De facto Visa Tips – Avoid A De facto Visa Refusal
De facto Visa Tips for Refusal
Looking to avoid a De facto Visa refusal?
Here I’ll share with you the top reasons why your Australian Partner visa (de facto visa) application will get refused (arghhhh!) and what approach you should take:
Are you applying for a De facto visa?
Most people think that not having enough of a pile of documents showing joint names and “couple” photos with friends and family for a 12 month period is why they’ll get refused, right? Wrong. It’s not the quantity of material. Rather, its the compelling and corroborative value of the documents provided.
The de facto visa seeking couples I’ve helped in the last 20 years haven’t rushed out on the very first day of their new relationship to set up new bank accounts. They haven’t rushed to execute will naming each other as beneficiaries.
Realistically, you’d only rush to do these sort of things if your most important goal was getting a visa. Chances are that in such a case your de facto visa application isn’t that legitimate, hey?
Is your de facto visa application primarily facilitating your immigration goal? If your documents suggest this, then you are on the wrong track.
De facto Visa Refusal
If your relationship is genuine, you are far more likely to get refused on a visa law technicality rather than for a substantive reason…Like not holding the right visa at the time of application or being in the wrong location when you apply etc. Most applicants don’t get a de facto partner visa refused for not having enough supporting material.
It’s very possible to get a de facto partner visa grant if your relationship is genuine and you explain why you are light-on with supporting material. I’ve had de facto partner visas with only scant supporting material, approved, time and time again. The real issue in partner visa cases, including de facto partner visas is credibility.
Is the case officer is provided with enough credible information in the application to support your assertion that your relationship existed, to the required level, at the time prescribed by the Regulations, and that your relationship continues to exist now, at the time of decision?
I’ve found that Immigration Case Officers want nothing more than to approve de facto partner visa applications. Why? Firstly, its a lot easier to approve a de facto visa application, then to refuse one. Writing our “reasons for decision” in a decision record where is de facto visa is refused is very time to consume, especially when compared how simple is to grant a de facto visa. DIBP officers also recognise that an appeal to the AAT may be lodged by any refused applicant.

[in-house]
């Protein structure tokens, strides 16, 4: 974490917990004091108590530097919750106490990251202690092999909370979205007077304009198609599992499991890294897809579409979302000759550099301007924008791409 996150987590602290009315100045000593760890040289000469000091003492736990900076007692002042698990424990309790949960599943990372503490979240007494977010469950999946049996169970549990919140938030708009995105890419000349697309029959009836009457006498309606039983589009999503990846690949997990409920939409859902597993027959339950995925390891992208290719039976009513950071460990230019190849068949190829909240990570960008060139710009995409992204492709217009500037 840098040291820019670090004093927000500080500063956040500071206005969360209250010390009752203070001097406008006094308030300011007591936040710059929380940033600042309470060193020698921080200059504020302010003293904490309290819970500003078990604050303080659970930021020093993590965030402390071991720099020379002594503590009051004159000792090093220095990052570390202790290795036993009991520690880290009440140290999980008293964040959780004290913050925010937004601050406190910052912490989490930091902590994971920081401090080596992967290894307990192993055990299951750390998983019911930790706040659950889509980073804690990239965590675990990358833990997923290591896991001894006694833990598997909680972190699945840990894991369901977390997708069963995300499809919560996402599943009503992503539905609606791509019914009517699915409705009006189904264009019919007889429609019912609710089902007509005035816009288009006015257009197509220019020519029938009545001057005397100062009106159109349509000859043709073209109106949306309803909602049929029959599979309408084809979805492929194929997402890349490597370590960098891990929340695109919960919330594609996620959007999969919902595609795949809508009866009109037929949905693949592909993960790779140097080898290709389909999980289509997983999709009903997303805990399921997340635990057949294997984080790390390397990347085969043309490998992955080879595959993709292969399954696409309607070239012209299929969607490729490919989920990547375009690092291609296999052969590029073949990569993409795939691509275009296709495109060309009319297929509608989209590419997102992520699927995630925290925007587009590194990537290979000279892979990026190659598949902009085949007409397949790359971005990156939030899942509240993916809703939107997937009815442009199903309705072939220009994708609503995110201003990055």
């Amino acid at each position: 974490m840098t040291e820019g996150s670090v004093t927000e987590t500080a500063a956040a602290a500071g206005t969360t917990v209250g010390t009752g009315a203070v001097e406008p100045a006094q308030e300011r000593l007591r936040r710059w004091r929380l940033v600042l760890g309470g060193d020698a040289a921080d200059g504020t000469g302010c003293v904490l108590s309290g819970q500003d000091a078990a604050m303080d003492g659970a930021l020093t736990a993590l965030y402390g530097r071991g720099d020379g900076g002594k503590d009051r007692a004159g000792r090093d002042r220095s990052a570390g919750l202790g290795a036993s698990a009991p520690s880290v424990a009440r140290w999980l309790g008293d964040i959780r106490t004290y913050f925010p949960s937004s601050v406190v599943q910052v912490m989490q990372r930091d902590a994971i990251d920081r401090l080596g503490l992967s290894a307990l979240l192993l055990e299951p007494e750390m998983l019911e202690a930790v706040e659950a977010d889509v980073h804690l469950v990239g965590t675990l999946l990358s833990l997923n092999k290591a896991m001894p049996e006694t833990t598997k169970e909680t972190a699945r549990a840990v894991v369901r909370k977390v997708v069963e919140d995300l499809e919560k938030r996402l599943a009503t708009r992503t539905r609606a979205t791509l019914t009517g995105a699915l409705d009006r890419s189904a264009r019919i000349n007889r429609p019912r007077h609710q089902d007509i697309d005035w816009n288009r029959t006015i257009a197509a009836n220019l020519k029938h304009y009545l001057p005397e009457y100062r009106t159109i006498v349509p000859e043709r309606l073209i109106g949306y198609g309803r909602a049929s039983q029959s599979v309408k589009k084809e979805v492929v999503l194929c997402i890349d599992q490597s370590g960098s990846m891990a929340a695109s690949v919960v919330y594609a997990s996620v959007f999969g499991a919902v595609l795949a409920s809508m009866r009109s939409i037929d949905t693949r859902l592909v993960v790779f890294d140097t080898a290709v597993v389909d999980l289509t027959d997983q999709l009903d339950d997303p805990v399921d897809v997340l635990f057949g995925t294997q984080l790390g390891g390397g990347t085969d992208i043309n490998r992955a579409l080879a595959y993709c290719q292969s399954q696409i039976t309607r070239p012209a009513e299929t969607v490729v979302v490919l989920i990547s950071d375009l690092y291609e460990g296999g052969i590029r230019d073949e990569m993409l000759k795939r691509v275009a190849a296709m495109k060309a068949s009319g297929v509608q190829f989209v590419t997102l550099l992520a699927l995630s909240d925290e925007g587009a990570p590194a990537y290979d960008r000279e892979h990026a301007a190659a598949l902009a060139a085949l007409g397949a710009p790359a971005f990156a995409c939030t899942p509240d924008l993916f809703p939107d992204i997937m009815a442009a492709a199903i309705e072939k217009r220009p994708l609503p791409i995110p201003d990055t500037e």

Immigration officers will try to approve legitimate cases quickly. If you provide evidence supporting your legitimate case, this will save you (and your partner) the anguish of appealing against any adverse decision not to grant your requested visa.
I’ve also found that Immigration Case Officers are reasonable in their expectations of applicants when it comes to providing documentation. And if you have the right approach with them from the start, they will work with you to get your de facto partner visa application approved with the least amount of stress.
Give them complete material and explain why some supporting material is scant
The Authorities expect you to furnish the details of the following four aspects:
- Financial aspects of the relationship
- Nature of the household
- The social aspects of the relationship
- Nature of the commitment to each other
Both the visa applicant and sponsor should each make clear, separate personal statements about the relationship. This is your opportunity to set out the main story of the relationship, how you met, all the important dates along the way and the development of the relationship. The right format to do this is via a Commonwealth statutory declaration (there is a prescribed statutory declaration form for this).
If a material is obviously missing, explain why and be truthful and frank with them.
Immigration officers tend to be smart, experienced and methodical. They’ll smell a rat a mile away, and you can count on them checking things thoroughly if things don’t quite to stack up for them.
Don’t try to fudge things or skim over gaps! You’ll waste a lot of time and money. De facto visa application filing fees are now around $7000. You will suffer stress, delay and legal consequences if your visa is refused. So, address these gaps in your application head on. There are legitimate reasons why certain material could be scant or missing altogether.
My advice is to explain carefully why stuff is missing. Further, if there’s any adverse information, be the first to raise it. The credibility you will have as a result of bringing something to an Immigration Case Officer’s attention (rather than the other way around) may well be the credibility that ultimately saves your bacon if you have a border-line application in terms of supporting material.
If the material and supporting explanation you and your representative provide is credible, your application for a de facto partner visa will most likely be granted, even though there might be relatively little by way of evidence.
Is De facto Visa Approval Guaranteed?
Absolutely not! But your chances of approval are greatly improved by following the approach above. This is one aspect of a submission system that I’ve successfully used in well over a thousand de facto partner visa applications made to the Australian Department of Immigration.
For more information contact me and book in at a time to discuss your case.